|A lone sunflower (so far) shines from my host family's garden|
· With some other volunteers, I went to the provincial capital of Tinghir and met with the delegue of the Ministry of Health and took care of some paperwork necessary for my work as a Rural Health Educator
· We also had a meeting with some high school teachers in a nearby town who have started a Leadership Academy to see if there are ways that we Peace Corps volunteers can be involved
· I applied for my carte de sejour (similar to the American green card), necessary for me to live and work here legally over the next two years
· I met with the principal of the local middle school. He gave me a warm welcome and said he looked forward to working with me on health education and English in the coming school year
· I visited the adbib (doctor, or PA) at the local clinic. We still haven’t gotten quite to point where he accepts me as officially attached to the sbitar, but that will come in time – and it’s essential, since he is my counterpart, my immediate supervisor here in Morocco.
· To move that along, I met with the administrator of the hospital in Kalaa today, so that he would provide the necessary permissions and notifications to my local clinic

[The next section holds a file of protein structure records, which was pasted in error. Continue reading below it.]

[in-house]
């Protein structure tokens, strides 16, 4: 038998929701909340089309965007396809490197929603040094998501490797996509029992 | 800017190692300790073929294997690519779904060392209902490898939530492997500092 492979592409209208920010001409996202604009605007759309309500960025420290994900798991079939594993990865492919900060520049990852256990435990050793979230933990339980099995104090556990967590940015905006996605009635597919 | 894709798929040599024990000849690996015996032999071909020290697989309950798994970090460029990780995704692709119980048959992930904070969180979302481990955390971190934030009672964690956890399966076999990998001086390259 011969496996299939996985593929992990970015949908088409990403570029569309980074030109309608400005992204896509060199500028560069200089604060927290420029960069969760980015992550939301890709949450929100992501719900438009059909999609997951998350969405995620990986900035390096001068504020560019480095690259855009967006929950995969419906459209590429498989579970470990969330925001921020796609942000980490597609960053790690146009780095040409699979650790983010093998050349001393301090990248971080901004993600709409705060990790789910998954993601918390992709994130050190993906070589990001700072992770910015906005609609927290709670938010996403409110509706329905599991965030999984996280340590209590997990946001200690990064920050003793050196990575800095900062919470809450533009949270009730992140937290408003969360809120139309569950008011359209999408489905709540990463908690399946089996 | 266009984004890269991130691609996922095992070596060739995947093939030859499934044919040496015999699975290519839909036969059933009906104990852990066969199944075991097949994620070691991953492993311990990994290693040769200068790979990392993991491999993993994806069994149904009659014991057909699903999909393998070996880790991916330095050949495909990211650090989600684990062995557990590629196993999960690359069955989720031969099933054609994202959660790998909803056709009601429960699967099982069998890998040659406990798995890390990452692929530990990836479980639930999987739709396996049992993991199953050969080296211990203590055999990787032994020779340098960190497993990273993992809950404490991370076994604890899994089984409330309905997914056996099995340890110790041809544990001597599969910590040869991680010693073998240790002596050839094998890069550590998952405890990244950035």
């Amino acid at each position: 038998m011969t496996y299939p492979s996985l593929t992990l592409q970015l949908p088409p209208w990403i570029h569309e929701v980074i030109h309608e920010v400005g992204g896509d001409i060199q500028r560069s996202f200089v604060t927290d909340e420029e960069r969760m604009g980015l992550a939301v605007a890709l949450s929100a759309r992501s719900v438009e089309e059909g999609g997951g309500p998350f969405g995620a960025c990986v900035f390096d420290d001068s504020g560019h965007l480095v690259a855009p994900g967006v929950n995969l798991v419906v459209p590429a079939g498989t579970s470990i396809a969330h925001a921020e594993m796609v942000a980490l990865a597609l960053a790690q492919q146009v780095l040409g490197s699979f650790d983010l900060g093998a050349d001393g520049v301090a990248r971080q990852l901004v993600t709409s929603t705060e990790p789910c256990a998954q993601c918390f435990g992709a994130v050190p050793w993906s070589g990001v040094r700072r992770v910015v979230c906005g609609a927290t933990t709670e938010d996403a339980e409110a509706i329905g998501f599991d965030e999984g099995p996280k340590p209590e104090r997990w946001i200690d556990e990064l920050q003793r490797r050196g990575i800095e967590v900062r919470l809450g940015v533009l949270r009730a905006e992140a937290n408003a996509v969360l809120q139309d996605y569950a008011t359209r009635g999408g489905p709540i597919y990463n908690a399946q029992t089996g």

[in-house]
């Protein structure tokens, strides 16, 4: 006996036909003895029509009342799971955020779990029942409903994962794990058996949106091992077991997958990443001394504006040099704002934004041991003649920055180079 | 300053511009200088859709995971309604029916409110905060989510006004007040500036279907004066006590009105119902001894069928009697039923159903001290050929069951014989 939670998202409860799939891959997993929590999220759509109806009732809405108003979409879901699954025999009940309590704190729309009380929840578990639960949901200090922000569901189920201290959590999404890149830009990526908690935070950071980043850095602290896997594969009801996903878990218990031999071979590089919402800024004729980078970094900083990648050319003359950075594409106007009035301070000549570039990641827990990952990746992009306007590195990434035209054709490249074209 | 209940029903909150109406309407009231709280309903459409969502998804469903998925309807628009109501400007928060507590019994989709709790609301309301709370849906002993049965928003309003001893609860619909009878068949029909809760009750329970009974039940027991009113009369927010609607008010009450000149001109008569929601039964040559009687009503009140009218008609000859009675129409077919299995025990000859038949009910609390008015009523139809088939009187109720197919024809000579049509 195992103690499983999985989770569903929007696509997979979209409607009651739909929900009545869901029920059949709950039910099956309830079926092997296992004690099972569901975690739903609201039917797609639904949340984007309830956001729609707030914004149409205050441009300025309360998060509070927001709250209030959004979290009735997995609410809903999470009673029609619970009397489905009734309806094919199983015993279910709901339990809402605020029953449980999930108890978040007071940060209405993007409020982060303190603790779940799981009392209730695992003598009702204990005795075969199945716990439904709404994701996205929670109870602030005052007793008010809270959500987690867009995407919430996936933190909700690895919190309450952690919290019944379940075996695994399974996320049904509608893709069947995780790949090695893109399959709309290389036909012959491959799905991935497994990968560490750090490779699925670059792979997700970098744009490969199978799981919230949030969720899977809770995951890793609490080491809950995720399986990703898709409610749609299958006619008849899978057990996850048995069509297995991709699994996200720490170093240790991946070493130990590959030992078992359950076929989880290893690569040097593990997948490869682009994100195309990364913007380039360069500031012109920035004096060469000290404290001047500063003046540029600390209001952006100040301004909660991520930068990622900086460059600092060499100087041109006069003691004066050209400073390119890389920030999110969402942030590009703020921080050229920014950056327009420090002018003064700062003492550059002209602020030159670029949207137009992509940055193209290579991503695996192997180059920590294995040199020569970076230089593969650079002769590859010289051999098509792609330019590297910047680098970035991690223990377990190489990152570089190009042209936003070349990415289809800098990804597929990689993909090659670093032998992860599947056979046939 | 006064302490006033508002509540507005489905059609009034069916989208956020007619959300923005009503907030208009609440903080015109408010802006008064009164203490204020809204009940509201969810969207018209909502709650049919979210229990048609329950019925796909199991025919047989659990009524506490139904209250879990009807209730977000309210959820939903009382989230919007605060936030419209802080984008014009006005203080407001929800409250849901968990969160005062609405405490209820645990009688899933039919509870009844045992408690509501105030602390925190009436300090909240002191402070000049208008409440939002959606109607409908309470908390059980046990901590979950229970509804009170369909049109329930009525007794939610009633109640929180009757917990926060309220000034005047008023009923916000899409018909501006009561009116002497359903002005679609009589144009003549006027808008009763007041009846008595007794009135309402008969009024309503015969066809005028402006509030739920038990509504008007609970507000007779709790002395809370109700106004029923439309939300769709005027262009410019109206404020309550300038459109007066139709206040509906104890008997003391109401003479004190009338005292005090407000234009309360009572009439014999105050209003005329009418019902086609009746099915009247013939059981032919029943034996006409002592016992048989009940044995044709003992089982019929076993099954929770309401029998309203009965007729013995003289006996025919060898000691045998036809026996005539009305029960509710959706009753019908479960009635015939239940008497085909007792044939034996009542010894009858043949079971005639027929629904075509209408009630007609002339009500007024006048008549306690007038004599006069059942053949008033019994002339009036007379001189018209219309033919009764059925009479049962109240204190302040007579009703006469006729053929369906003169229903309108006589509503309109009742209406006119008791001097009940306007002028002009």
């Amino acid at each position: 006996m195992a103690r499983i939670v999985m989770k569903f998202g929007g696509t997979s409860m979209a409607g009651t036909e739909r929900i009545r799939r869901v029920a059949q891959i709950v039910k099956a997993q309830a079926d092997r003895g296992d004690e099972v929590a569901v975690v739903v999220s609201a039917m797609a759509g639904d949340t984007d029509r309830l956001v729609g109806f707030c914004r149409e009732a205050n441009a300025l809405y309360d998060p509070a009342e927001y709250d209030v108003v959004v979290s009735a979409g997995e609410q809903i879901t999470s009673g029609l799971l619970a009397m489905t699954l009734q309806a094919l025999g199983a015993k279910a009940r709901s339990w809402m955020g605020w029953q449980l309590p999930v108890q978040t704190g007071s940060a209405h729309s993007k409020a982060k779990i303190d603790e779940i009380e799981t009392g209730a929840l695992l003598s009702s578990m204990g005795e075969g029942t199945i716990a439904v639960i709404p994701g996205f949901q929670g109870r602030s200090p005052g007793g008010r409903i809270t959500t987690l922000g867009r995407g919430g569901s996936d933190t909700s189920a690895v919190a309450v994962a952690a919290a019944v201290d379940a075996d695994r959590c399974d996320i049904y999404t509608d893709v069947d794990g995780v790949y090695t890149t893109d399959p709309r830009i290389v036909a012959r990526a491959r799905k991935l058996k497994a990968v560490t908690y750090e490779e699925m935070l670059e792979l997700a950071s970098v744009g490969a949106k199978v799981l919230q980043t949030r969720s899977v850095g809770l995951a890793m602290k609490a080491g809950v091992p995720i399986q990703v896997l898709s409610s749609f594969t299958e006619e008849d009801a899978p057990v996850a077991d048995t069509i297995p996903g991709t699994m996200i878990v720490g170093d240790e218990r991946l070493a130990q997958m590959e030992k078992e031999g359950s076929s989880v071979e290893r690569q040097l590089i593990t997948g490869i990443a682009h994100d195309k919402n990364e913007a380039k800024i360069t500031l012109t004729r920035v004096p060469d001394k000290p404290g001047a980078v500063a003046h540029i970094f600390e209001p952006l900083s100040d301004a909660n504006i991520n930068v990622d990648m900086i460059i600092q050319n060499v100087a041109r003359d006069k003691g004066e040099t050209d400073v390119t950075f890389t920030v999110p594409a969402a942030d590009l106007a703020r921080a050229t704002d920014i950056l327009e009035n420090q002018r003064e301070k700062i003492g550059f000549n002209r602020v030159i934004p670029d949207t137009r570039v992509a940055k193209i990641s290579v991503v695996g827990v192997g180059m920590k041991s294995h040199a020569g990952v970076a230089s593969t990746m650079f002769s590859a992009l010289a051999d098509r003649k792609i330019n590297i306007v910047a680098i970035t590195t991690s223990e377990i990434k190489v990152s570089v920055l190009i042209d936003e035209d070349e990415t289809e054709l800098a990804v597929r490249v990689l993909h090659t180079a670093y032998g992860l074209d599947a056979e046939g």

· I had the first tutoring session with my new tutor, and we hit it off. I discovered that he is a Berber activist. With my own commitment to free speech, his efforts to gain recognition and equal status for Berber, his native language in his native country, resonated deeply with me
· And I’ve begun teaching English. There’s a group of young women I’ve met with three times already. I also started with my host brother, a dagger-maker, who wants English for his shop in the dagger-maker’s cooperative. When school gets out in two weeks, I’ll start tutoring some middle school students in conversational English for the summer
|It's been raining a lot lately. A week ago the Dades rose|
enough to make our footbridge impassable. This morning
it was just inches from washing over the bridge on the only
road connecting our town to Kalaa.
I’ve been productive, but a little more relaxed, too.
· I’m sleeping a little later in the morning (till 6:30 or 7:00). Those 11:00 p.m. dinners are just too hard on me.
· I’ve been catching up on my Tamazight
· I’ve been able to read a little more, thank God. During PST (pre-service training) I was only able to read two books, Just Kids and A Million Little Pieces. I’ve read Ender’s Game, An Incident in the Life of a Landscape Painter, and Tintin and Alpha-Art in the 10 days since.
· I go for a run every other day, and I walk quite a bit every day – one to two hours.
· And I spend a little more time with my family and talking to other people in the community.
Bullet points don’t capture a life, of course, but they can provide context. I’ve become ever closer to members of my host family. I’ve found some good friends in a few of the younger kids in the community. Despite my still limited language skills, we laugh a lot.
Just so you know how I feel – life is good.